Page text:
Imagine a US senator publicly calling the Chinese “evil people.” Imagine a governor saying African leaders are “animals.” Imagine a presidential candidate claiming Latinos are “liars.” In each of these cases, the media would rightfully explode, condemning the politicians for their overt racism.
A notable exception to this, however, exists in the US political system and media establishment: When politicians make ludicrous claims about Iranians, when Republicans deploy orientalist myths about purportedly bloodthirsty Persians in order to sabotage their own government’s attempts at diplomacy, the media largely sit on their hands.
In a July 29 meeting of the Senate Armed Services Committee (SASC), Sen. Thom Tillis (R-NC) claimed Iranians “are evil people. They’re dangerous.”
The media completely ignored the extreme statement. A Google search shows it was mentioned in a Military.com article (7/29/15) and a piece on the little-known Rapid News Network that seems to have been subsequently taken down. That is it. That was the extent of its coverage.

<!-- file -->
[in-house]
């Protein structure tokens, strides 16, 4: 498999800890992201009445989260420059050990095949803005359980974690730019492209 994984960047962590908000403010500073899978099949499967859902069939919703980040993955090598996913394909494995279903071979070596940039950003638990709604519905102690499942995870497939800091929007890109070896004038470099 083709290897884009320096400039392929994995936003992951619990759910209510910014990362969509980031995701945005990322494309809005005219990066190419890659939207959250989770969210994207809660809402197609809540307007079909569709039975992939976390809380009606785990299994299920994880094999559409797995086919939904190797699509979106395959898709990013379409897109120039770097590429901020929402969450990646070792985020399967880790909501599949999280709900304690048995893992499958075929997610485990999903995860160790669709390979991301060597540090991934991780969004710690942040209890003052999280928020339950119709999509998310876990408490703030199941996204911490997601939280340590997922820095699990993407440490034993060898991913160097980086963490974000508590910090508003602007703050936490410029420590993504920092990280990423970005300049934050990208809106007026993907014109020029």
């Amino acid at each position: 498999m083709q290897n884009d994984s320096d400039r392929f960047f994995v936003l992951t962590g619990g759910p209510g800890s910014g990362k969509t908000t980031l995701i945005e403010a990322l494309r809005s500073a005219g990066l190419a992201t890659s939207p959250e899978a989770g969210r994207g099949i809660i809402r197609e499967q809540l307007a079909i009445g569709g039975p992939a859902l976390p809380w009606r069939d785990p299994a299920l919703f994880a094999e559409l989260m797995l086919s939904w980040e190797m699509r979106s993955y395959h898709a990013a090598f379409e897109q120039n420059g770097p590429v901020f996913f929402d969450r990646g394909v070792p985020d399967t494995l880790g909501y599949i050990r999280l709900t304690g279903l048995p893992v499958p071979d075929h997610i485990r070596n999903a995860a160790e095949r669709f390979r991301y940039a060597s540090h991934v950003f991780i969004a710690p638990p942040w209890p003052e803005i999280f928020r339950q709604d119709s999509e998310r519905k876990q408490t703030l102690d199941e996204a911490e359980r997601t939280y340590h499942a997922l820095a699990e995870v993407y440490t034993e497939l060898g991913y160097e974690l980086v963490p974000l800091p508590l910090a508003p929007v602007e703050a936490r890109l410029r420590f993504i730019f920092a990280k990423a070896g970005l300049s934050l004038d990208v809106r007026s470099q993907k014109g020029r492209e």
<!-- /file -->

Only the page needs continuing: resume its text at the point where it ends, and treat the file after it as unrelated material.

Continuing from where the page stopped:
Tillis was not alone. One need only look one state over to see another US senator who spouts anti-Iranian bigotry.
In an address to the Southern Republican Leadership Conference via video in May, GOP presidential candidate Lindsey Graham (R-SC) declared (BBC, 5/22/15): “Everything I learned about Iranians I learned working in the pool room. I ran the pool room when I was a kid, and I met a lot of liars, and I know the Iranians are lying,” the senator said.
The National Iranian American Council (NIAC) “strongly condemned” what they called Senator Graham’s “racist statement” and demanded an apology. Said NIAC President Trita Parsi:
Graham’s racist statement raises concerns about his ability to speak on vital national security matters such as the nuclear negotiations with Iran. Because if you judge an entire people based on your experience running a pool hall-liquor store, do you really have the judgment to keep America safe?
“The senator’s repulsive remarks are racist, period,” Parsi maintained. “This type of discourse should have no place in American politics.”